Jayme: Heidi. How long have you been working with BHCT?
Heidi: In a tech role, it's been about a six month period. As an actor and a writer like a year, year and a half, something like that.
Jayme: And how did you hear about BHCT?
Heidi: I grew up in the area, so always knew it was around. I just did high school theater so didn't really do anything with BHCT. And then I was gone for six years.
Jayme: What were you doing in those six years?
Heidi: I went to college and then I lived away for a while. At college, I got my BA in theater and English and did a lot of tech theater, some acting, some directing, lots of stage management.
Jayme: And what is your job right now? Because we know that you work in the middle of the night. Ha ha.
Heidi: I am a residential treatment counselor at the Black Hills Children's Home. And it's pretty much I make sure kids don't wake up in the middle of the night and run off. And then I help deal with behaviors and help them go through their treatment plan and deal with their trauma.
Jayme: That sounds like a lot.
Heidi: It is. It's a very unique experience. You get used to having little kids swear at you a lot. And it's a time…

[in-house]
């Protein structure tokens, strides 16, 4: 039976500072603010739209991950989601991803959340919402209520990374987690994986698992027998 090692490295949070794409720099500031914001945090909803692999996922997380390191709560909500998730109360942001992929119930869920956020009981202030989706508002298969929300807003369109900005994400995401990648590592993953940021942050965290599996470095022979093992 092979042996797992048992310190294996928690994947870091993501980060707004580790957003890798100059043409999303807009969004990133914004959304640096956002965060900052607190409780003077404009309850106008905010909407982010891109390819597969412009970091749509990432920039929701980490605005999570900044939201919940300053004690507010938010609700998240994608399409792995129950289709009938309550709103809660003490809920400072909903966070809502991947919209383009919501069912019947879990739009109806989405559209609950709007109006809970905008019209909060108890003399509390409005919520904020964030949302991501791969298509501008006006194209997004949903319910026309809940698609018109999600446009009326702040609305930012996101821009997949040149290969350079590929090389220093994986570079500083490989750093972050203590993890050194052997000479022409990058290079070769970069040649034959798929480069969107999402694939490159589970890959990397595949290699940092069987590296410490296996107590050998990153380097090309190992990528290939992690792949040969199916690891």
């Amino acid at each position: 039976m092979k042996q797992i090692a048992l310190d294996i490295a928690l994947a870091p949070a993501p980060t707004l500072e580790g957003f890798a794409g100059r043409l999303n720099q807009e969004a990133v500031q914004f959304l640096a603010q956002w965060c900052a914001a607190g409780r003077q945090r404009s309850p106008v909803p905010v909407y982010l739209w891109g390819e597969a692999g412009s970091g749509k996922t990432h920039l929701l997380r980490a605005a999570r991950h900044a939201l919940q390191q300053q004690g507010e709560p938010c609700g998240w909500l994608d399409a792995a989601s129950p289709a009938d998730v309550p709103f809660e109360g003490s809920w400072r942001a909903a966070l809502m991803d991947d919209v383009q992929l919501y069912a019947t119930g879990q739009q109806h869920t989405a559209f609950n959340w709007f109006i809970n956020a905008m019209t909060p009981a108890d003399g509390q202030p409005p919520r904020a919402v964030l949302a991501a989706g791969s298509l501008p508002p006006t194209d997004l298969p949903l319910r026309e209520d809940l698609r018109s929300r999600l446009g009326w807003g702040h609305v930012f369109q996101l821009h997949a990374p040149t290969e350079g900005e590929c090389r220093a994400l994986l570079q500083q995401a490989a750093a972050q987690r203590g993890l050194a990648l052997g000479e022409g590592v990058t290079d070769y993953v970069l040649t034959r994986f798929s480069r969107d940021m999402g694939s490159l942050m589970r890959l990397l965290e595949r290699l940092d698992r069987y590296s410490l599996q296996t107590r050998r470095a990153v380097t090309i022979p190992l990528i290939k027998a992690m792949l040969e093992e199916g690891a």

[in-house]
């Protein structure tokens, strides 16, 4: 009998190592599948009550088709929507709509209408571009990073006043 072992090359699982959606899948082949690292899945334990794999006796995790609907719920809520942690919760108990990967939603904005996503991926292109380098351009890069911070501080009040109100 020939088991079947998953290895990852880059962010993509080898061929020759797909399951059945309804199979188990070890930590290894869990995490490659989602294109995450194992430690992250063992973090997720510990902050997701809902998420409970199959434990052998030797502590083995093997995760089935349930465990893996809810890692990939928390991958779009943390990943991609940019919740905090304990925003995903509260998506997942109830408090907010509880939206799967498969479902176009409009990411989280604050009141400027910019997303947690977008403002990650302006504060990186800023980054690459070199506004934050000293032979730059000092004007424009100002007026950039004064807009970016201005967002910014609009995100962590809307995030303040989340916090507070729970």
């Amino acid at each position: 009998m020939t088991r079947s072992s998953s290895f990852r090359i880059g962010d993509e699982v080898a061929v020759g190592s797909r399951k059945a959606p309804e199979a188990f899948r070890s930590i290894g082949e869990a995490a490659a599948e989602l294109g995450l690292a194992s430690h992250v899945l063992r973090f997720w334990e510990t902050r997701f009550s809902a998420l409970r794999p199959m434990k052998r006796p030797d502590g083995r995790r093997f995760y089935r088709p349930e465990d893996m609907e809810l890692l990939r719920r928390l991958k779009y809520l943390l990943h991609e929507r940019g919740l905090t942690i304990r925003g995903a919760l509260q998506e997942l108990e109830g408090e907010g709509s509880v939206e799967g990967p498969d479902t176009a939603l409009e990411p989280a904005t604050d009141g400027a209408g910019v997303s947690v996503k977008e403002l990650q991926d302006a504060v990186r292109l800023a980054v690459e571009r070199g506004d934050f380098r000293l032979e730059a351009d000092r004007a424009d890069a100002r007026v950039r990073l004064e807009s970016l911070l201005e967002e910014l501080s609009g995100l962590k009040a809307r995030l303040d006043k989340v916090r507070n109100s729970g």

Jayme: Is that good preparation for stage management?
Heidi: I think its more stage management prepared me for the job, but it is because you learn how to deal with interpersonal issues. You learn how to manage people and how to effectively move things along when dealing with hard situations.
Jayme: And you're stage managing for 33 Variations, which we're so grateful for. What drew you to stage management?
Heidi: That's a fun question. My first show doing stage management was my freshman year of college and it was just, "I want to be involved." And they were like, "You seem like you could do this. Here, assistant stage manage." And then I did stage management for like 10 shows over the next four and a half years. And it didn't really ever stop after that. It was just kind of like, "Oh, this is a weird thing, because I'm a very chaotic person. But with stage management, I'm very organized to a point where it's almost scary." And people go, "How does your brain work like this?" I'm like, "It's just how it works, guys. I don't question it. Have pretty paperwork, be happy."